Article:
edit: Since you won't be able to find one by Obama, how about any president in the last 50 years?
>“The point is this, and it really needs to be made: Fox is not just another television network,” said Senate Democratic Whip Dick Durbin (Ill.), a close Obama ally. “Fox has become the official/semi-official voice for the Republican Party, in opposition to the president. And I think calling them out is the only way to delegitimize them as political propaganda.”
>The effort hasn’t been a total blackout; White House press secretary Robert Gibbs still calls on Fox News reporter Major Garrett at press briefings
Obama decided not to go on some Fox talk shows one time which apparently hurt their feelings. It would be truly shocking if we had a president who wasn't nice to the press like that.
Thank god ours constantly reassures reporters that he would never have them killed, even though he hates them and thinks they are disgusting, and he has to remind us that he thinks people who kill reporters are bad people.
He did not ban them from press conferences, in fact his press secretary called on their reporters.
So they were still invited to the briefings and still called on.
>Obama last month granted five interviews to Sunday political shows to discuss healthcare reform, but he did not sit down with Fox
That's the worst he did.
>And there is no evidence of any joint strategy by Democrats at either side of Pennsylvania Avenue to coordinate their efforts against Fox.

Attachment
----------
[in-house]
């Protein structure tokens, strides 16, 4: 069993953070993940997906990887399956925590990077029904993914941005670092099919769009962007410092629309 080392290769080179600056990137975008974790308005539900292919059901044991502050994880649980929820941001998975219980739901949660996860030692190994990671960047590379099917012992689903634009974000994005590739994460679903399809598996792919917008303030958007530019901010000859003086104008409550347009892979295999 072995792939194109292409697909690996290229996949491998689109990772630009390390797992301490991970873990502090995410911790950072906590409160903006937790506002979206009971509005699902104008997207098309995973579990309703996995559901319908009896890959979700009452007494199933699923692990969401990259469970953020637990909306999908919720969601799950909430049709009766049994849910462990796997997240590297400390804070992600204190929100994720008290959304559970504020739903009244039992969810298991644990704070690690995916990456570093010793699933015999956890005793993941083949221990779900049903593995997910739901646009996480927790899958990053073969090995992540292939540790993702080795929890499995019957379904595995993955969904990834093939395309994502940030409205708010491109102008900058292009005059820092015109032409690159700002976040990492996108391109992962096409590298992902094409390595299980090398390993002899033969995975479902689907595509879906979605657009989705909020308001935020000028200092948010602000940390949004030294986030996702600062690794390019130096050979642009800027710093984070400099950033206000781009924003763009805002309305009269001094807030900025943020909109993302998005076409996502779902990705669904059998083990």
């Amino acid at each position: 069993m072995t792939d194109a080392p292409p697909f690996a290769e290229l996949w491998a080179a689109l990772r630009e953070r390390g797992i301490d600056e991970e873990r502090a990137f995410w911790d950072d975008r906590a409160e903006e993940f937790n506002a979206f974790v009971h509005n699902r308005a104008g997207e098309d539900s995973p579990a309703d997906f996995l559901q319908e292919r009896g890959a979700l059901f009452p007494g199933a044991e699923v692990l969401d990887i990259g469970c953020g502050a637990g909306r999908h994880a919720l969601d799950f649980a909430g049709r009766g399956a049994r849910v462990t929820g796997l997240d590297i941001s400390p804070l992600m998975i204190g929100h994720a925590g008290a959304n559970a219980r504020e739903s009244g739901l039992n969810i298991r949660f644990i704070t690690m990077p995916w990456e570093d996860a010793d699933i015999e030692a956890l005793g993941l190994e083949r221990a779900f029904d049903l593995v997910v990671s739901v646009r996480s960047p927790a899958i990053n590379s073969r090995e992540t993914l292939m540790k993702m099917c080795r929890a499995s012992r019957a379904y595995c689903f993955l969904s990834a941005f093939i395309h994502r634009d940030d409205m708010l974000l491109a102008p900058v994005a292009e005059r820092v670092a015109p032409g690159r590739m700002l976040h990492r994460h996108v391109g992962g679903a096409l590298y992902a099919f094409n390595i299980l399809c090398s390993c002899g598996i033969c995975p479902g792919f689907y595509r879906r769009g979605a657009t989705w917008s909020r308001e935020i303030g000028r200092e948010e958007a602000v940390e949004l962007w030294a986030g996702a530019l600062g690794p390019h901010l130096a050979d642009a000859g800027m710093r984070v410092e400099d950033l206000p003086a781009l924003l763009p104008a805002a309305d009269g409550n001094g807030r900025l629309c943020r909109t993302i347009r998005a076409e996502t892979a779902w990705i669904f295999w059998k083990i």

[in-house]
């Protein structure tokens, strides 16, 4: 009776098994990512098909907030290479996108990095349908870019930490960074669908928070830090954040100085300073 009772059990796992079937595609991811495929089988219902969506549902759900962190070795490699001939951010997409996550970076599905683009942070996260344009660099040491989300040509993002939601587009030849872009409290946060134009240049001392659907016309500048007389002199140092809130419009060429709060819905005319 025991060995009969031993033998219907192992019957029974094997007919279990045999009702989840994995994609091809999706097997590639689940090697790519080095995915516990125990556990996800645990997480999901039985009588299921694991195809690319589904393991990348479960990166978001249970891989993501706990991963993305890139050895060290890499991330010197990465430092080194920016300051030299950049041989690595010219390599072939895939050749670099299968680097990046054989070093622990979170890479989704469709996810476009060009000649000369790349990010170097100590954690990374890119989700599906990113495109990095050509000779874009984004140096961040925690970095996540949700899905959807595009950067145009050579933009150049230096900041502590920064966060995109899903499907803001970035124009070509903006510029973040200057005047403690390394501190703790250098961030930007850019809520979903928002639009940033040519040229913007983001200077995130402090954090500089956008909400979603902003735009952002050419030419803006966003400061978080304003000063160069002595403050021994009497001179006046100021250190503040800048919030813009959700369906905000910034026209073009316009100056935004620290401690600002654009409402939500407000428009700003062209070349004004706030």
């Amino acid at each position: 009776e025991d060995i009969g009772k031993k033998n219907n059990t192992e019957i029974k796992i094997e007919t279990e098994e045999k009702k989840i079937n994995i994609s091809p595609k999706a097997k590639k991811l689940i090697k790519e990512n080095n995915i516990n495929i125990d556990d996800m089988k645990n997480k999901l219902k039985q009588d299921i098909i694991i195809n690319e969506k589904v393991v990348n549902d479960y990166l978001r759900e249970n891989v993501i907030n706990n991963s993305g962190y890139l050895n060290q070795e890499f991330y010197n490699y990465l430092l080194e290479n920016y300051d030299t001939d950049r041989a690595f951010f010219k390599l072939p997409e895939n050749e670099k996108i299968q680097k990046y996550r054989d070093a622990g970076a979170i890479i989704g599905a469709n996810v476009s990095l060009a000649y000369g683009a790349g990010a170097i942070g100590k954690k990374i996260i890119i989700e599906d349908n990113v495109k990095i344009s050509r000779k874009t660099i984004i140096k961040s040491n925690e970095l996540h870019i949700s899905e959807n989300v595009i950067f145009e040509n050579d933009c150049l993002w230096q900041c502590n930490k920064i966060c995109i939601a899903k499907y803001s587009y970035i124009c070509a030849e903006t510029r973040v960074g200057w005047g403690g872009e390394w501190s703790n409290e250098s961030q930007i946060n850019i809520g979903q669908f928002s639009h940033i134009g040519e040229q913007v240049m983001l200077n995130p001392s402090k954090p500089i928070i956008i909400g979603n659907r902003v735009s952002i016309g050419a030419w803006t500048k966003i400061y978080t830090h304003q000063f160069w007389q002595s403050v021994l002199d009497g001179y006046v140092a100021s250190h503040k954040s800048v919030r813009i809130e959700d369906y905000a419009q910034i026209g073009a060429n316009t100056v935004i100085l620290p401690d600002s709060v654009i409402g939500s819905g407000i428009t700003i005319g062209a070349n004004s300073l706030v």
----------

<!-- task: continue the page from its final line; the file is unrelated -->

No additional steps or coordinated effort was made to exclude Fox.
To call this the same thing is disingenuous and incorrect.
Suggesting this is somehow equivalent is way off the mark, at best it is grasping for straws.
Trump not sitting down with MSNBC to discuss immigration would be equivalent. Barring media outlets is completely unprecedented, because we have freedom of the press in the United States.
The difference in this case is how wildly inaccurate their reporting has been. Nearly everyday they're misrepresenting what President Trump has said, and sometimes they outright lie. It borders on hysteria. Which is ridiculous, because if they didn't ratchet everything up to 11, they could make serious points against Trump.
For instance in the latest Sweden nontroversy, Trump misspoke when he tried to make reference to a report he saw on the Tucker Carlson show. Instead of having articles that would point out that a President should speak more clearly and that we expect more from him, instead they stated that he made up a terror attack! Really?! Instead of making a point that we could all agree with, they made themselves look bad to those of us who are non-partisans.
And he didn't go on a Fox Sunday news show one time.
Not really helping your case here.
They don't lie about him, they don't have to; they represent him as he represents himself. He says something out loud and they describe it, it's not their fault he changes his mind about what he wishes he had said after the fact.
He has taken to blatantly and explicitly lying about simple verifiable facts, and doubling down on those lies when challenged. How should the press deal with that besides calling it what it is? Why should they give him the benefit of the doubt after that?
Who constantly questioned his legitimacy as president, made up the "terrorist fist jab", and gave him shit for asking for fucking dijon mustard.
My first comment in this thread was responding to a baseless comment about someone's own memory, so I didn't feel the need to put a lot of effort providing sources.